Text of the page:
About LibraryThing

Screenshot of sample screens

LibraryThing is an online service to help people catalog their books easily. You can access your catalog from anywhere—even on your mobile phone. Because everyone catalogs together, LibraryThing also connects people with the same books, comes up with suggestions for what to read next, and so forth.

In April 2013, LibraryThing staff and members collaborated to write What makes LibraryThing LibraryThing?, a blog post outlining what we see as the key elements of LibraryThing.

What software does it require?

None. If you can read this, you can use LibraryThing.

What does it cost?

Zip, zilch, nada! LibraryThing couldn't be happier to go free to all in March 2020 (blog post here). Whether you're an individual or an organization, you can catalog any number of books for free. See here for more info about organizational accounts.

What information do I need to give up?

None. Setting up an account requires only a user name and a password. We do strongly encourage you to include your email address when you sign up—this is very helpful in case you ever forget your password. You can also edit your profile to make yours a "private" account. With a private account, nobody else can see what books you have.

What else does LibraryThing do?

LibraryThing offers powerful tools for cataloging and tracking your books, music, AND movies, with access to the Library of Congress, six national Amazon sites, and more than 2,200 libraries worldwide. Edit your information, search and sort it, "tag" books with your own subjects, and use various classification systems (including the Library of Congress, Dewey Decimal, or other custom systems) to organize your collection. Use the LibraryThing iOS App to scan books to your library from the palm of your hand.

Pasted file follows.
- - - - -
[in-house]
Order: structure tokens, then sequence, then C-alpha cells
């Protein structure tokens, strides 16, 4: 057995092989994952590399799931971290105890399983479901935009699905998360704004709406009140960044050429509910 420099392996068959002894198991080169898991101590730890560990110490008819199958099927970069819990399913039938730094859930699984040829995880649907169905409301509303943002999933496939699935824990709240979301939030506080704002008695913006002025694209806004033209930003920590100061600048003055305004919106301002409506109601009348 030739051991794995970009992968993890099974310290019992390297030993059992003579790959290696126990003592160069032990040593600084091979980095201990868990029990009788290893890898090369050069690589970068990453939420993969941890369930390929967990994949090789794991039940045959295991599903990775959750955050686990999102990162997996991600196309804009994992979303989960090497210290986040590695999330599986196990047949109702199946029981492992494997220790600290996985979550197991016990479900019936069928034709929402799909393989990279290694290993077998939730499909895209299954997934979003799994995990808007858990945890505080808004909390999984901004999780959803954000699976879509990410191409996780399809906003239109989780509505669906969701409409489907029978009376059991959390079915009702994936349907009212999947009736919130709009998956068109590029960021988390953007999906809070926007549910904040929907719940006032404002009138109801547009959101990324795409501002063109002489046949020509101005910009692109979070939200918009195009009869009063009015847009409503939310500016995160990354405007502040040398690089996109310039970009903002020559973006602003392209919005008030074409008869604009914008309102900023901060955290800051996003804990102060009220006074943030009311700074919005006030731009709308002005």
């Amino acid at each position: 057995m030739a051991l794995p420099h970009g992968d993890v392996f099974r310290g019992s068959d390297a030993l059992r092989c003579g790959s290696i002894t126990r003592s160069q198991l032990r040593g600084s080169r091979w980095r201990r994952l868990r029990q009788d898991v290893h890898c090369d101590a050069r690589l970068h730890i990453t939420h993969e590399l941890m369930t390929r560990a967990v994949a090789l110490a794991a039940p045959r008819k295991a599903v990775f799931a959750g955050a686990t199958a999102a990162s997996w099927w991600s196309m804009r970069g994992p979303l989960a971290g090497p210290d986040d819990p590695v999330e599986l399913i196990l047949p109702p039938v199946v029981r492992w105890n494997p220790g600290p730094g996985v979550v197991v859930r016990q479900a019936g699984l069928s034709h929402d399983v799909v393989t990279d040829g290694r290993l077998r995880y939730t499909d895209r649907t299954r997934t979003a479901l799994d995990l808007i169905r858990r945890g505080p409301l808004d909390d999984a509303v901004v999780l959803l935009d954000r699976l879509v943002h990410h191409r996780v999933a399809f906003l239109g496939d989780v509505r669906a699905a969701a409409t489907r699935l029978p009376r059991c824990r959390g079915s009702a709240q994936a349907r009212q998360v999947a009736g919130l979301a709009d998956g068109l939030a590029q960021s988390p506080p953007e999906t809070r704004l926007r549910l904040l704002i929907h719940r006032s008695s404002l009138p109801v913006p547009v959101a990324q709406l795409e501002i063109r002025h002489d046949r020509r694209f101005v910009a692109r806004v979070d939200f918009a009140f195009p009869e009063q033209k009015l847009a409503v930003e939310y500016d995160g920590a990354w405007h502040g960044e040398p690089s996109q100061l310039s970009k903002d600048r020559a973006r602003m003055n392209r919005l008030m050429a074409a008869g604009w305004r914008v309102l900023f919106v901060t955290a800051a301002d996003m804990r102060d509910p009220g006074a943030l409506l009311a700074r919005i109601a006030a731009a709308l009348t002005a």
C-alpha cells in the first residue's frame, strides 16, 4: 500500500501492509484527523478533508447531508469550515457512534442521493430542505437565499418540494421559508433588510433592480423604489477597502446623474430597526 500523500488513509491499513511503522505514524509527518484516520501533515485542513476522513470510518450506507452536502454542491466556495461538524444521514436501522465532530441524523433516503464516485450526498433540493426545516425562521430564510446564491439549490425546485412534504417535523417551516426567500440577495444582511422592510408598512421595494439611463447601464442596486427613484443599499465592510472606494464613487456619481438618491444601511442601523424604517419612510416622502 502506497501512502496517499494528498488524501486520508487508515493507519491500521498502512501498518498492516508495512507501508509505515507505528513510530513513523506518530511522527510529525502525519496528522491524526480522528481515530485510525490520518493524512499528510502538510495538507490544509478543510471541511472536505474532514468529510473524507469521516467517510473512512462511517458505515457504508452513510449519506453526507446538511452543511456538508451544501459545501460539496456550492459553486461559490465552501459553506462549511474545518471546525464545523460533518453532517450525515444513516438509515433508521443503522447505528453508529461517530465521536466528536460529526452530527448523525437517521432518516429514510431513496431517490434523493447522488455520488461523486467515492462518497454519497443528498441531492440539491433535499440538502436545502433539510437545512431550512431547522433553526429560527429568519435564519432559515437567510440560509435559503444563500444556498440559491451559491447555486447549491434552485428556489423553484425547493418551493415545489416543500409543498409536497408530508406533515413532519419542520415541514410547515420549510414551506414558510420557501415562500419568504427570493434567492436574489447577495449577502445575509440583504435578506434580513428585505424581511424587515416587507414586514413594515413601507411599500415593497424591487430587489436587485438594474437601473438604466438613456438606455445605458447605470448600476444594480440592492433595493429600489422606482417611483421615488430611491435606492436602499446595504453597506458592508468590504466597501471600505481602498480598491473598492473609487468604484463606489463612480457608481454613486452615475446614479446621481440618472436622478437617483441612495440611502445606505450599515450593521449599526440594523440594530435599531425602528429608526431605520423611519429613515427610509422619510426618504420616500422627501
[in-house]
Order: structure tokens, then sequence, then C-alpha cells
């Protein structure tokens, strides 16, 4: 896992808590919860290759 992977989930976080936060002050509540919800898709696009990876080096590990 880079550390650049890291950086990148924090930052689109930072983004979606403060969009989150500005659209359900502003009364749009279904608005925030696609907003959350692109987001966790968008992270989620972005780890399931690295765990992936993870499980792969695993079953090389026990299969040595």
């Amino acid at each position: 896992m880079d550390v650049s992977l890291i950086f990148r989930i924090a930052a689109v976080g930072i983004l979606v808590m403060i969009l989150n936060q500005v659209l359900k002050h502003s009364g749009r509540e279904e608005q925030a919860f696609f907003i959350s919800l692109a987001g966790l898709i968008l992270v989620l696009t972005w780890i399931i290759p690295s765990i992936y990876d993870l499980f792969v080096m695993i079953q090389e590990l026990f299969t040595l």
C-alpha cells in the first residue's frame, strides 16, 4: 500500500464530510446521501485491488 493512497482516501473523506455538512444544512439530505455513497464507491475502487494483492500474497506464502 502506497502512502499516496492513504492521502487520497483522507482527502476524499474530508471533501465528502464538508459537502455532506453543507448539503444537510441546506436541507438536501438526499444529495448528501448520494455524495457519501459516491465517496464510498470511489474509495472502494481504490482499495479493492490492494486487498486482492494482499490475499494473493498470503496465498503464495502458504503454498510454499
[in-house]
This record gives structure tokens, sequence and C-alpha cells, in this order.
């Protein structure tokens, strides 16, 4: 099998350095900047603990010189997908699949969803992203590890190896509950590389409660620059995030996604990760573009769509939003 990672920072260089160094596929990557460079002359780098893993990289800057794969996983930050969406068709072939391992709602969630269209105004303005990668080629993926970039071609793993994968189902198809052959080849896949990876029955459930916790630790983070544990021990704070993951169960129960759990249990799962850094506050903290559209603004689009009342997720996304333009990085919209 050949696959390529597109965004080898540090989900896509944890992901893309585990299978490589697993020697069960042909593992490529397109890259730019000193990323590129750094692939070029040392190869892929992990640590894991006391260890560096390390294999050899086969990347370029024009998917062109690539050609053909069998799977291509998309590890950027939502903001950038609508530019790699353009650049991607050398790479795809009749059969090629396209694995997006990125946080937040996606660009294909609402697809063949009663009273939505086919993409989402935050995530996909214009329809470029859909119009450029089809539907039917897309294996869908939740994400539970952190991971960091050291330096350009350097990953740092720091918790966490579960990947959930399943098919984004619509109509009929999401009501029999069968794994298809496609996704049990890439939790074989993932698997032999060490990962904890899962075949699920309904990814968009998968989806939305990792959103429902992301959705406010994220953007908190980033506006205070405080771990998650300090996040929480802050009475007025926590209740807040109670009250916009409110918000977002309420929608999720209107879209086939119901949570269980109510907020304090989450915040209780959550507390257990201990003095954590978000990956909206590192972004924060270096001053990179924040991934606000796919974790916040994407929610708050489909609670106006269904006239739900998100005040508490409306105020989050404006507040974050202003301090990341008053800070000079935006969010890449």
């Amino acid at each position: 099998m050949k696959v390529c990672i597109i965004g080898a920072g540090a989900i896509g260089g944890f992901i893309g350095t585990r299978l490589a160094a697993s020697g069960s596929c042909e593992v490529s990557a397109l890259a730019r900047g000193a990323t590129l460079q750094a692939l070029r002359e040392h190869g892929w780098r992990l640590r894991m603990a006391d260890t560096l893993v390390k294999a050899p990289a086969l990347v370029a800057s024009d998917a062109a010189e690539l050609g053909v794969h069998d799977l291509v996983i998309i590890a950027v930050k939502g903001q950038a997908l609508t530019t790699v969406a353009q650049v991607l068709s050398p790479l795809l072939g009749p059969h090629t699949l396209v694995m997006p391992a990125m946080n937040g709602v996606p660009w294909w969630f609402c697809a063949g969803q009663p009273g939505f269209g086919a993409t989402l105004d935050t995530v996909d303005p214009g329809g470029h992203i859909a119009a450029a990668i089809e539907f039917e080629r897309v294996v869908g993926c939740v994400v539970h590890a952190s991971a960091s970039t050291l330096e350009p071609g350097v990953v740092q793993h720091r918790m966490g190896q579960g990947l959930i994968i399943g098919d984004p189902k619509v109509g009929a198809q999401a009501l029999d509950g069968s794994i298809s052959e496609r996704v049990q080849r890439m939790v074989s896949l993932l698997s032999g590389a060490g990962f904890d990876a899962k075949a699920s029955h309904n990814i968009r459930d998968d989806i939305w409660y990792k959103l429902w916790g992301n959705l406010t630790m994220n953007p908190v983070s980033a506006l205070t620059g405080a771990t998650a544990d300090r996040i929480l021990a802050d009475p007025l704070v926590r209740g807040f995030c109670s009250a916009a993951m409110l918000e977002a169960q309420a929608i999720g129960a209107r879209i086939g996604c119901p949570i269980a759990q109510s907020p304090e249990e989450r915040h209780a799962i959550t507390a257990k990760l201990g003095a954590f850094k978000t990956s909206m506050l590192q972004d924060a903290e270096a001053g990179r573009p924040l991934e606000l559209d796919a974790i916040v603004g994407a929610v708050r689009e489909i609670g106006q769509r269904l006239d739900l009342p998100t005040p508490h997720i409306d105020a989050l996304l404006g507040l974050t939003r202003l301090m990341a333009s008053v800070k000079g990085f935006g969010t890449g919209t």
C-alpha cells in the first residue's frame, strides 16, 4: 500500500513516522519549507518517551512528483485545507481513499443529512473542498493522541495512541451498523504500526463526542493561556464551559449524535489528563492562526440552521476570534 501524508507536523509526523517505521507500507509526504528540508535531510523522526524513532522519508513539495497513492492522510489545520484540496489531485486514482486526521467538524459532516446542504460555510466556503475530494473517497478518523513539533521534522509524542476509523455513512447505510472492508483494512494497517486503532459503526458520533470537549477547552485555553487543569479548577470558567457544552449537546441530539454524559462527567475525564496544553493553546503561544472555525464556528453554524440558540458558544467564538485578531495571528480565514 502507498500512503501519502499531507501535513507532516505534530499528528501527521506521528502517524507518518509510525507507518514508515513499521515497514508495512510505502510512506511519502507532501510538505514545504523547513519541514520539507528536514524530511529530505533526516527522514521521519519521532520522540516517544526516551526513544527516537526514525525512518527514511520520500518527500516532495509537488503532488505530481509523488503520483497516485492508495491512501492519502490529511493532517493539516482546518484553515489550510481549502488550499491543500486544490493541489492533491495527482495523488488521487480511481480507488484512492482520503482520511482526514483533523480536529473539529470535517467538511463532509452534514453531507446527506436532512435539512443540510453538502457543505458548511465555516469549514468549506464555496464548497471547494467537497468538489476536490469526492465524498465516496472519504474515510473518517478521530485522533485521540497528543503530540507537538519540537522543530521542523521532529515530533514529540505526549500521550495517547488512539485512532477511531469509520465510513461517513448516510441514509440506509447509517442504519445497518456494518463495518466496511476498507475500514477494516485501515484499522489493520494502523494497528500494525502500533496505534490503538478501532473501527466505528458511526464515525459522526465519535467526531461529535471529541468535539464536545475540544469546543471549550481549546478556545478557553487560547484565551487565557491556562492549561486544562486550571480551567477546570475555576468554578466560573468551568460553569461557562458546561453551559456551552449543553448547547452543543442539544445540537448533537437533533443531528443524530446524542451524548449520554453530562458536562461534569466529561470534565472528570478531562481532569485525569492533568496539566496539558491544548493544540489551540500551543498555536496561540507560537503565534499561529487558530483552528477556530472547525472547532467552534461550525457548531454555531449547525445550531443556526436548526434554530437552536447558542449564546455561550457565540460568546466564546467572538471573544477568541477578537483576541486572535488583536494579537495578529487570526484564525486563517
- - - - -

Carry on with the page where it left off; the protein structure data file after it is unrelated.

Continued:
Social Aspects, Community Projects, and Free Books

If you want it, LibraryThing is also a great social networking space, often described as "Facebook for books." You can check out other peoples' libraries, see whose library is most similar to yours, swap reading suggestions, and more. Sign up to win free books through our Early Reviewers program. Or, find the best book recommendations for your next reads, based on the collective intelligence of the other libraries.


If you're looking to turn your library into a real online catalog for visitors, patrons, and friends, then check out TinyCat! TinyCat is perfect for schools, classrooms, religious libraries, community organizations, and any library with 20,000 items or less. TinyCat is completely free for personal use, with subscriptions starting at just $3/month for professionals. Get a free trial at librarycat.org/signup.

Who is behind LibraryThing?

LibraryThing was created by Tim Spalding, a web developer and web publisher based in Portland, Maine. Tim also runs www.isidore-of-seville.com and www.ancientlibrary.com. Since becoming a "real" business in May 2006, LibraryThing now employs a number of talented people. More about the rest of the team on the Who we are page.

Where does LibraryThing get its information?

LibraryThing uses Amazon and over 1,000 libraries that provide open access to their collections with the Z39.50 protocol. The protocol is used by a variety of desktop programs, notably bibliographic software like EndNote. LibraryThing appears to be the first mainstream web use.

But where do I get the t-shirt?

Right here! And other cool swag!

Who else should we thank?

We also use uClassify, and Yusuke Kamiyamane's icons.

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